Since our metagenomes are snapshots in time and space, the failure to reconstruct specific MAGs gives no conclusive evidence for the absence of certain microbial-mediated element transformation in hypersaline soda lake sediments. Additionally, technical limitations of the assembly and binning of highly micro-diverse genome populations might hamper genome recovery [57]. More importantly, the abundance of a specific microbe is not necessarily correlated to the importance of its performance in an ecosystem. Many metabolic capacities are redundant, and often key transformations are reserved for a few rare organisms that might proliferate for a short time-span when specific conditions allow for it. For example, although no MAGs were recovered from chemolithoautotrophic nitrifiers [58], we did detect a Nitrobacter-related OTU by amplicon sequencing and assembled 16S rRNA genes from Thaumarchaeota, suggesting bacterial and archaeal nitrifiers are present in the surface sediments of soda lakes at very low abundance. Finally, the method of DNA isolation might impact the community composition apparent in the final metagenome sequenced. Environmental samples contain complex mixtures of different organisms, and it is impossible to find a protocol where the DNA from every single organism is extracted as efficiently without compromising the final quality of the extracted DNA. However, since we find all the important taxonomic and functional groups known from previous cultivation-dependent studies back in either our amplicon sequencing datasets or our directly sequenced metagenomes, we are confident that the community composition and the MAGs presented here are representative for the microbiomes of the soda lake sediments in the Kulunda Steppe.


Years of intensive microbiological research on soda lakes seem to have paid off, since many of the described genera we could detect here have a cultured representative from soda lakes. However, as many of the abundant lineages and groups found in soda lake sediments are still uncultured, metagenomics proved to be a helpful tool to gain primary insights in the potential physiology and ecology of these poly-extremophilic prokaryotes. We reconstructed the first genomes for many of such organisms and proposed new functional roles for the most abundant ones. Future studies should provide more in depth analyses of these genomes, especially from the less abundant organisms that might perform key ecological processes, such as methanogens and nitrifiers. In addition, they should focus on gaining physiological culture-based evidence or proof for in situ activity for the abundant organisms described here. The key metabolic insights provided by this metagenomics study can lead to the design of new cultivation strategies. In general, sediment communities are far more complex than those found in the corresponding water column [53, 59] and are therefore often considered too complex for efficient metagenomic analysis. Many of the novel lineages found here may therefore have related neutrophilic lineages in marine and freshwater sediments that await discovery. We demonstrate here that, by providing sufficient sequencing depth, the “state of the art metagenomics toolbox” can effectively be used on sediments as well.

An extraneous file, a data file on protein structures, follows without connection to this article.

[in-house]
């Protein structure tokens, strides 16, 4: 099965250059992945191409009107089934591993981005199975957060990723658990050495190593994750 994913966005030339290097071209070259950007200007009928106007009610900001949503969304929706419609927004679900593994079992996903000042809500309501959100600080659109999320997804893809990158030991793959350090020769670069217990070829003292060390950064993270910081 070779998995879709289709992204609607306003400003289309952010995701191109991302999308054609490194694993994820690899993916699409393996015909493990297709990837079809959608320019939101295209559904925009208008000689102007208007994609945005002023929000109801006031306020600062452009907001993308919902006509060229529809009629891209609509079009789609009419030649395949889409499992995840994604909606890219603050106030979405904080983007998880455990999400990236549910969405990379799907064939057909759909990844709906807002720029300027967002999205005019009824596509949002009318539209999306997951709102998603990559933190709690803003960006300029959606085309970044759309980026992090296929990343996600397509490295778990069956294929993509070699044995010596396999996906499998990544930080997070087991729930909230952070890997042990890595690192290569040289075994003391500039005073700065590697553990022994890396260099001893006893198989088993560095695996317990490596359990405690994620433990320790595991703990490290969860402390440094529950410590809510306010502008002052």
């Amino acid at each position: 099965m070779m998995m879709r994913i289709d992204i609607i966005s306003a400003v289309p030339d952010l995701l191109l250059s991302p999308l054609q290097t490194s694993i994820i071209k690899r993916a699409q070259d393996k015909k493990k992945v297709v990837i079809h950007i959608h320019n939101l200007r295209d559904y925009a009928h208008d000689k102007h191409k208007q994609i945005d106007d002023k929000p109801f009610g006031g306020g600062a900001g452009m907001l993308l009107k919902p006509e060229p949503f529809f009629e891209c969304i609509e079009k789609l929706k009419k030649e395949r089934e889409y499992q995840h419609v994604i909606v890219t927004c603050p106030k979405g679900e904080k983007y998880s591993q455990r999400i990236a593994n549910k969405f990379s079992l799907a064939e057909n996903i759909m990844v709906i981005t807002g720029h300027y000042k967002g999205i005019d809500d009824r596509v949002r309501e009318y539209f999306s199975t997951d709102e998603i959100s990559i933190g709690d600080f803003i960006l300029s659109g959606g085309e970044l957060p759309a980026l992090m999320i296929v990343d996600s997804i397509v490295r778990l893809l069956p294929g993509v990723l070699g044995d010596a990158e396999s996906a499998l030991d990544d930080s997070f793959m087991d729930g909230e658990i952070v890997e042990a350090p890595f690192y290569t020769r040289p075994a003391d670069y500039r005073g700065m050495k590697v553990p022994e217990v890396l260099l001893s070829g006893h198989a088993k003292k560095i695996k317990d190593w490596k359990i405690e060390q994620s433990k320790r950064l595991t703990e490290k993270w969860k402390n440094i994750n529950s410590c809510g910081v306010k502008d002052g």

Site description and sample collection